What is smudging?
Smudging, or cleansing your house of negative energy, is an ancient Native American tradition. It's often done by burning a smudge stick - a bundle of dried herbs tied together - in a specific pattern around the perimeter of a room or home. The purpose of this practice is to cleanse bad vibes from your space so that fresh air can come in and new good energy can enter.
Other ways to smudge include burning incense sticks or even just lighting sage leaves on fire and fanning the smoke around with your hand.
The traditional way to do this is clockwise: start with the east side first then move counter-clockwise through all four cardinal directions before finishing up with an upward motion toward heaven (or God). This helps ensure that all corners are covered thoroughly when purifying your environment.
Sage is a wonderful herb that has been used for centuries to purify the air and cleanse energies. Sage also cleanses your mind and body, helping you to feel more peaceful and grounded.
Smudging step 1: Open the windows
Smudging is a ceremony that cleanses, refreshes and calms you. It's important to take safety precautions when doing this in your home, especially if you have asthma or other breathing problems. If you want to keep your house clean while cleansing it with sage, open the windows so that any lingering smoke can escape easily without being trapped. inside. If there's no wind outside, fan around the room with a piece of cardboard or paper towel until all of the sage has dispersed (or at least enough to not bother anyone).
Smudging step 2: Light the sage
The next step is lighting the sage. Take a match and light one end of it while holding the other end in your fingers. Be careful of where you're holding it! You don't want to accidentally burn yourself or set anything else on fire. Once you have a flame going, hold the lit end of the stick over your bowl for about 5 seconds before moving to smudge different areas of your house or apartment. Smudging is not a quick process; you may need multiple sticks if you have a large space like an entire house! Always blow out all flames before leaving them unattended.
Step 3: Start at the front door
Now, you're going to start at the front door. Smudge the main entrance of your home and all of the windows. Then move on to the doors throughout your house-bedroom doors, bathroom doors, closets, etc.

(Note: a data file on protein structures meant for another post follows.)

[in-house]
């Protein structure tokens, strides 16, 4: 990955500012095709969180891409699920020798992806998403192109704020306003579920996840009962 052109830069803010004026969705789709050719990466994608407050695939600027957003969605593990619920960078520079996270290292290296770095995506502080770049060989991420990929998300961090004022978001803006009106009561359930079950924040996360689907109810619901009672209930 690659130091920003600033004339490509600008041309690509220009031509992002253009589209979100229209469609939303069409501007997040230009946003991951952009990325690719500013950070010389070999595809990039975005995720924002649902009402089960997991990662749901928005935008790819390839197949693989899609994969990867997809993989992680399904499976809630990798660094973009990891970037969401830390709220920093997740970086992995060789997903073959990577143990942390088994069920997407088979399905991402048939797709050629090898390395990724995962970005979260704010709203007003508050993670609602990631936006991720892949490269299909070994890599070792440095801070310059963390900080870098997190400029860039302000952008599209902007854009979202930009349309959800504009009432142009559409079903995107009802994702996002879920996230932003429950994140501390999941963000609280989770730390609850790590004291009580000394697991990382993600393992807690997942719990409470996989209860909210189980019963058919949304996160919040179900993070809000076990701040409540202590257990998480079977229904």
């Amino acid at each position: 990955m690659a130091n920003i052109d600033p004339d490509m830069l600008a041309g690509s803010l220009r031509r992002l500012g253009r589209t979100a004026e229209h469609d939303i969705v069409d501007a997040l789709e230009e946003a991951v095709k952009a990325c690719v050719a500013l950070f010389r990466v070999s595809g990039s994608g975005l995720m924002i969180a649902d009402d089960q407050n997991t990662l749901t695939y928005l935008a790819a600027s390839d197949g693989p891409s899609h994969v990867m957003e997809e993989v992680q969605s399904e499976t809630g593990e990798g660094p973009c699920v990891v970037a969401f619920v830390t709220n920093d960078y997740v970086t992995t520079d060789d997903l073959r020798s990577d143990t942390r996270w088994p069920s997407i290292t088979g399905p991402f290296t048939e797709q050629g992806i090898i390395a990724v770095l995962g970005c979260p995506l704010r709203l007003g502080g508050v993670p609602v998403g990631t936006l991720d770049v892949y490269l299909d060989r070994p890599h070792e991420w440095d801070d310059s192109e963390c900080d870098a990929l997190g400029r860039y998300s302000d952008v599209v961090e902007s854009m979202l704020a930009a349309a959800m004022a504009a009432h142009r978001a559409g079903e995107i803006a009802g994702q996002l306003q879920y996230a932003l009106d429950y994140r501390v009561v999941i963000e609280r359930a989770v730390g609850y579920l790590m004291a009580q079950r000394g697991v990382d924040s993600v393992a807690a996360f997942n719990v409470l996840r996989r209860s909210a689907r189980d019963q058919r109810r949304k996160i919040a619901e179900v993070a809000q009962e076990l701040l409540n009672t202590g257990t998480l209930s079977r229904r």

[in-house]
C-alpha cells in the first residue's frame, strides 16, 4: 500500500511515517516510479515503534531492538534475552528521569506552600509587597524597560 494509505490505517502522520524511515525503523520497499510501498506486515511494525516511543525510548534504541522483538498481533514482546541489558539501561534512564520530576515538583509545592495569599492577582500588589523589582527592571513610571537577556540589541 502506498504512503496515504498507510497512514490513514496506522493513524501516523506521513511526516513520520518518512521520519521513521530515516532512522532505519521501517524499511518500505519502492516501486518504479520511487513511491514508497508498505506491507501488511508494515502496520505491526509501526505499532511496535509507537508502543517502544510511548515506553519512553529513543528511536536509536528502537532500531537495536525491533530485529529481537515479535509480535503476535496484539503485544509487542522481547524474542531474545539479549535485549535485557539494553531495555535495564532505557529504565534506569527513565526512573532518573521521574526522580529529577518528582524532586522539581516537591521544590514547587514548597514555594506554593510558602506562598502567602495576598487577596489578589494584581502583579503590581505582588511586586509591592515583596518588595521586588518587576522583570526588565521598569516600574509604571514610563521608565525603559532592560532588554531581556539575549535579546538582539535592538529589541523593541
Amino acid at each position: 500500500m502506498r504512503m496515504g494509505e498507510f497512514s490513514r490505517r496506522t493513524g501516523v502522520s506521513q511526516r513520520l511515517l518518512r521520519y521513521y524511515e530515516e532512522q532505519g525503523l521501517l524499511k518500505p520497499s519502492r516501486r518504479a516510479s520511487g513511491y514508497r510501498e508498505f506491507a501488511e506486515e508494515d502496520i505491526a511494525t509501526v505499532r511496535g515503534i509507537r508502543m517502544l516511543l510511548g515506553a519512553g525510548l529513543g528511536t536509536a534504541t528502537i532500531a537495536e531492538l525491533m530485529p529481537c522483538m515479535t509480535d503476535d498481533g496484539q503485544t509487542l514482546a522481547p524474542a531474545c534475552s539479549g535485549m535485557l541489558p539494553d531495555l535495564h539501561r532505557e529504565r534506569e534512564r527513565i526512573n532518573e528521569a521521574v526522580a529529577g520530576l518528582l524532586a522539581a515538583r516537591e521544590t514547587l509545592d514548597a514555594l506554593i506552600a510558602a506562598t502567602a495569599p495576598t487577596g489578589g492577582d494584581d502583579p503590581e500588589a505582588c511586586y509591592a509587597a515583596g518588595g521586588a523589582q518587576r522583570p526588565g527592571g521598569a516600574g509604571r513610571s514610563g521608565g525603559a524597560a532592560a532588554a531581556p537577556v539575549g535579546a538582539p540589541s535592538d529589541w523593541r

When you're done smudging everything in sight in every room where you spend most of your time (and if there are any spots that haven't been mentioned yet), then take a moment and sit down somewhere quiet in your home and reflect on what has just happened: how many rooms have been cleansed?
Step 4: Work your way through your home
As you work your way through every room in your house, be sure to smudge the corners of each room. It's also important to smudge all mirrors and any furniture that is present in the room.
Step 5: Put out the flames
Now you're done! You can put out the flames by either pressing the burnt tip into an abalone shell, into a sink or other non-flammable container, or simply blowing on them until they go out. Don't use water to extinguish the flames, as it will make it harder to light next time.
How often should you smudge?
Smudging your home once a month is a good idea, but if you're experiencing negative energy in your home, you may want to smudge more often-maybe every week or two.
You can use Palo Santo sticks in place of Sage, and/or use a Smudging Candle that has all the essences of the herbs for a fun way to energetically cleanse and clear a smaller space. Be as creative as you like!
Smudging is a great way to cleanse your house of negativity and energetic clutter. It's also a good idea to smudge your space regularly, whether you live by yourself or with other people (it can still be beneficial even if no one else is home).
And finally, don't forget that the act of smudging itself can be very relaxing. If you've got time on your hands and want to unwind from a busy day, try lighting some incense or sage and taking some deep breaths in sync with the rhythm of your breath as it burns away. You might find that it helps clear your mind so that you can better focus on things like cooking or studying for an exam.